A federal housing regulator is seeking public comment as it initiates a rulemaking with regard to Property Assessed Clean Energy (PACE) programs.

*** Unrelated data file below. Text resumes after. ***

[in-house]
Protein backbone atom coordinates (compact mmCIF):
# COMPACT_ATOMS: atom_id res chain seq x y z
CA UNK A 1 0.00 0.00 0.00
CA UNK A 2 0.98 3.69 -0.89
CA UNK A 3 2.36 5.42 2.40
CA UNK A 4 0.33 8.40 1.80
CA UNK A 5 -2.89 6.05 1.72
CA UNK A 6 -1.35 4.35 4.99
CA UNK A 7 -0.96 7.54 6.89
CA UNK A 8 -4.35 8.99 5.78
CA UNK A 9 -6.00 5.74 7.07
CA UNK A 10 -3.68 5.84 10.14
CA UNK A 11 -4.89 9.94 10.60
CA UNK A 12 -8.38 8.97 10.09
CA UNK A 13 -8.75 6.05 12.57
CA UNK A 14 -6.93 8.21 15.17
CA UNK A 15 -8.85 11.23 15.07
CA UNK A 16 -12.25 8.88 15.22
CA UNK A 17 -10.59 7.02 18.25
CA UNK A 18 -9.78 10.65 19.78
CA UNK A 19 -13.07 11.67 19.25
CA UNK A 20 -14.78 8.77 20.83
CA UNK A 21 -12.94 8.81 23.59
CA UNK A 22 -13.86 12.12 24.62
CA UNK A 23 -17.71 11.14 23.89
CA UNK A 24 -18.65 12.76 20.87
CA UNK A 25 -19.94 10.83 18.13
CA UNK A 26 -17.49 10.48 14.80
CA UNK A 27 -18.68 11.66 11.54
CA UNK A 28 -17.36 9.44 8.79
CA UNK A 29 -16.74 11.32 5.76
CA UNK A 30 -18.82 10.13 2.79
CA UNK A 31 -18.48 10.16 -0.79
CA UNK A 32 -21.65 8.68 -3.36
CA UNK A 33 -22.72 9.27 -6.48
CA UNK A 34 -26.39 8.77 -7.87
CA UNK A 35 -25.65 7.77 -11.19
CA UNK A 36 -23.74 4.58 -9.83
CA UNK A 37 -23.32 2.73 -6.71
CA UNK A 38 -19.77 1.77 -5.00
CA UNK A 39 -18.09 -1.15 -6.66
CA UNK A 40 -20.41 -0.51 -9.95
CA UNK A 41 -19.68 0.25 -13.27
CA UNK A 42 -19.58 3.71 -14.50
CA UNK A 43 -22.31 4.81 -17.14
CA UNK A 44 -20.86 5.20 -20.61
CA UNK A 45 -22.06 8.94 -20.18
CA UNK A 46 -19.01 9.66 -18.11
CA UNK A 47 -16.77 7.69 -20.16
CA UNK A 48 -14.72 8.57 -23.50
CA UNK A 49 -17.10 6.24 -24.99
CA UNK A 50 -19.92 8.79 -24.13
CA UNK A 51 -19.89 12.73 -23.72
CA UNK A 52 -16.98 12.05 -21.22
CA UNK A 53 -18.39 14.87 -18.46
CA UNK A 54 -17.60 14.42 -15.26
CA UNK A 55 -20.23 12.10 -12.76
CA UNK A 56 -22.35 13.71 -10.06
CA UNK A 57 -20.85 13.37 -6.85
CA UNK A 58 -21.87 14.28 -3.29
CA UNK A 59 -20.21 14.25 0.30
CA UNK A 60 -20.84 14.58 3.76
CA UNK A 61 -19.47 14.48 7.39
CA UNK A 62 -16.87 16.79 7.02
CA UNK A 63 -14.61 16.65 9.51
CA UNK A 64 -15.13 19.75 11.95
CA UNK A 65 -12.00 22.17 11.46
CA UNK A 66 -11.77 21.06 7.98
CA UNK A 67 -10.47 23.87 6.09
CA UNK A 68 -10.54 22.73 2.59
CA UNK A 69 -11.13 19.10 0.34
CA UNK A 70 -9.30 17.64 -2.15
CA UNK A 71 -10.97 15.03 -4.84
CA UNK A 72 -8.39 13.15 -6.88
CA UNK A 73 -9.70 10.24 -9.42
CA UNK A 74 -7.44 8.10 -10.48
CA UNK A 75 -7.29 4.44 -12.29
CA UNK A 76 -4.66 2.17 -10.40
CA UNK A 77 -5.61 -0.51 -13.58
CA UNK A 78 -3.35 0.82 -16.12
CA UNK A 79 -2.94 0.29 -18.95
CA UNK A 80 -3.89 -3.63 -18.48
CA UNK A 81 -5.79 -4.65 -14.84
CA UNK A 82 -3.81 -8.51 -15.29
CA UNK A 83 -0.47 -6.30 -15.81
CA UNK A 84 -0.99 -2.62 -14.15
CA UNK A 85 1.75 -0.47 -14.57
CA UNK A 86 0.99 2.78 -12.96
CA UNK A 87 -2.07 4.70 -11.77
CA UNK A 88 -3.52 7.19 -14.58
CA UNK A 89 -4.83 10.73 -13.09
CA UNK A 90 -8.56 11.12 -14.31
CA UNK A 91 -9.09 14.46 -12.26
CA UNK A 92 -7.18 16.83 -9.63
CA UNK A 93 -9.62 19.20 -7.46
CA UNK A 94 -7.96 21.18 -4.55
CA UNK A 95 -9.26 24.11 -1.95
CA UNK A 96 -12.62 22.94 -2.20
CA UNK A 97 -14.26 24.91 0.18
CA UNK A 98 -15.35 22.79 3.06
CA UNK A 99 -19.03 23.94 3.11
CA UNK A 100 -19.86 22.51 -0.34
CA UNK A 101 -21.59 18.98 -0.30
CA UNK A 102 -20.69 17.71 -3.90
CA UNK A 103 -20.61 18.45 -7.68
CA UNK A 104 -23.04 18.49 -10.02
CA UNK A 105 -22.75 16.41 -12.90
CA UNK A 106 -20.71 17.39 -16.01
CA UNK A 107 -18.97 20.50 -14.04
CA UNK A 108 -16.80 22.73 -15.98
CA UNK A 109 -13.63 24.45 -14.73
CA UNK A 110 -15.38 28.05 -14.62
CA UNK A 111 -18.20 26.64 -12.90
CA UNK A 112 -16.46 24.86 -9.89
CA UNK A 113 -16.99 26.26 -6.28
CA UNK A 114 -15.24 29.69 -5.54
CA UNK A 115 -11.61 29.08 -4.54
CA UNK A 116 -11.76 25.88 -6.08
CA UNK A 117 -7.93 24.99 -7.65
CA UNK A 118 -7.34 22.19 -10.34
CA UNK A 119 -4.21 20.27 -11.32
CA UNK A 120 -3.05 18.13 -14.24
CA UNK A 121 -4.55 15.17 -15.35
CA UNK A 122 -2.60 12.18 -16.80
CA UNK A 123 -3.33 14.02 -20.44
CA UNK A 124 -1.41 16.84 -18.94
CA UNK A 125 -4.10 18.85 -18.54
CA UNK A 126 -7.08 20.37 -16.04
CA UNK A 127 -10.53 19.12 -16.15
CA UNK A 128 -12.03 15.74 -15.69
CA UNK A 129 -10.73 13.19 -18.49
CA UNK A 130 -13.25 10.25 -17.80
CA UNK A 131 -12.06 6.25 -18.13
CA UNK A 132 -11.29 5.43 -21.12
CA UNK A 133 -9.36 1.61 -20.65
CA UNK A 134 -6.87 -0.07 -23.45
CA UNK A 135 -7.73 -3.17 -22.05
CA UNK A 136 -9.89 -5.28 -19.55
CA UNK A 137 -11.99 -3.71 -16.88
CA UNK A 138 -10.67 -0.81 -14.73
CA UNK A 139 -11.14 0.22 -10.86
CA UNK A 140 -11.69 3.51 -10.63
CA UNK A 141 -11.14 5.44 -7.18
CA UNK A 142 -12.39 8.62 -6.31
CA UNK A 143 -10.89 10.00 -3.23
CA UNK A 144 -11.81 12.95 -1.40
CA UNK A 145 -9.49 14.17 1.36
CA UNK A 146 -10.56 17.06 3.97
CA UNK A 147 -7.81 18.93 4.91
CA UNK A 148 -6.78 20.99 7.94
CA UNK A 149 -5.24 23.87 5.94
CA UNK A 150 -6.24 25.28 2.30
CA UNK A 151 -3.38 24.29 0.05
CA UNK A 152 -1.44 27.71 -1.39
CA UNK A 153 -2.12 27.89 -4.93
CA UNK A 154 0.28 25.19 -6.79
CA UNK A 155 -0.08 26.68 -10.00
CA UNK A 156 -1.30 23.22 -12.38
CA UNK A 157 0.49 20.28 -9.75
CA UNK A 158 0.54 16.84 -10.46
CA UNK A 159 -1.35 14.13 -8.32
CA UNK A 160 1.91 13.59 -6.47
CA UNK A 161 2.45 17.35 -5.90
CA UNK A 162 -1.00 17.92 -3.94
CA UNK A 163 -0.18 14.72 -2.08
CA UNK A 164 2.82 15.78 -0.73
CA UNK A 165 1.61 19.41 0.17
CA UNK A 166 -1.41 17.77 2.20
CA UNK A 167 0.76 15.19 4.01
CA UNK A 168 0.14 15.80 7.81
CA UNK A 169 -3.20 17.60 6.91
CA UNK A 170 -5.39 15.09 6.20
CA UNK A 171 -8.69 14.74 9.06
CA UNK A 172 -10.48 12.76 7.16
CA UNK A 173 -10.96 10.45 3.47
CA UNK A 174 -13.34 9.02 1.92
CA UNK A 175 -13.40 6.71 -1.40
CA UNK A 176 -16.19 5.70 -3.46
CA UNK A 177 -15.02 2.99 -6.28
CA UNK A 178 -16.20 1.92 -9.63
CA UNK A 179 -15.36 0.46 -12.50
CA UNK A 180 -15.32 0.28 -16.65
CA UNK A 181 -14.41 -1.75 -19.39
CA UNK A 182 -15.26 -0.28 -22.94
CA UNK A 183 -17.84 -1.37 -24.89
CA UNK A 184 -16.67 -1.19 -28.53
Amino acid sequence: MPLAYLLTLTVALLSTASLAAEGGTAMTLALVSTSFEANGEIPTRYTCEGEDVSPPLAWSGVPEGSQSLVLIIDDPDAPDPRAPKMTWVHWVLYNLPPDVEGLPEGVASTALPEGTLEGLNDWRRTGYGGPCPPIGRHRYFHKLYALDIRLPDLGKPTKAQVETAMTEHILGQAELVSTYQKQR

PACE programs permit municipalities to provide financing to property owners for the purchase of energy-related home-improvements with high upfront capital costs, such as solar panels or energy efficient windows. Homeowners repay the amount borrowed, with interest, through assessments added to their property tax bill. The programs proved popular, and about two dozen states have approved laws authorizing local governments to set up various types of PACE programs. The liens from PACE program loans run with the property and have priority over mortgages, including preexisting first mortgages. Last year, the Federal Housing Finance Agency (FHFA), which regulates Freddie Mac and Fannie Mae, warned that PACE programs present significant safety and soundness concerns and directed Freddie Mac and Fannie Mae not to purchase mortgage loans of properties with outstanding first-lien PACE obligations. Since the 2008 financial crisis, these two government backed entities are responsible for nearly all residential mortgages, so this directive effectively froze the PACE program. Subsequent lawsuits challenged the FHFA directive. As a result of one of those lawsuits, a federal district court in California ordered FHFA to proceed with a notice and comment process to adopt guidance for mortgages that are or could be impacted by PACE programs. While FHFA is appealing, it is nevertheless proceeding with the rulemaking. Comments are due March 26. For a list of specific issues for which FHFA is seeking comment, see the Federal Register Notice. The January 19, 2012 Mintz Levin/ML Strategies article “PACE-ing in Purgatory: Outlook for Property Assessed Clean Energy Financing” by Jordan Collins contains additional background on the PACE concept.
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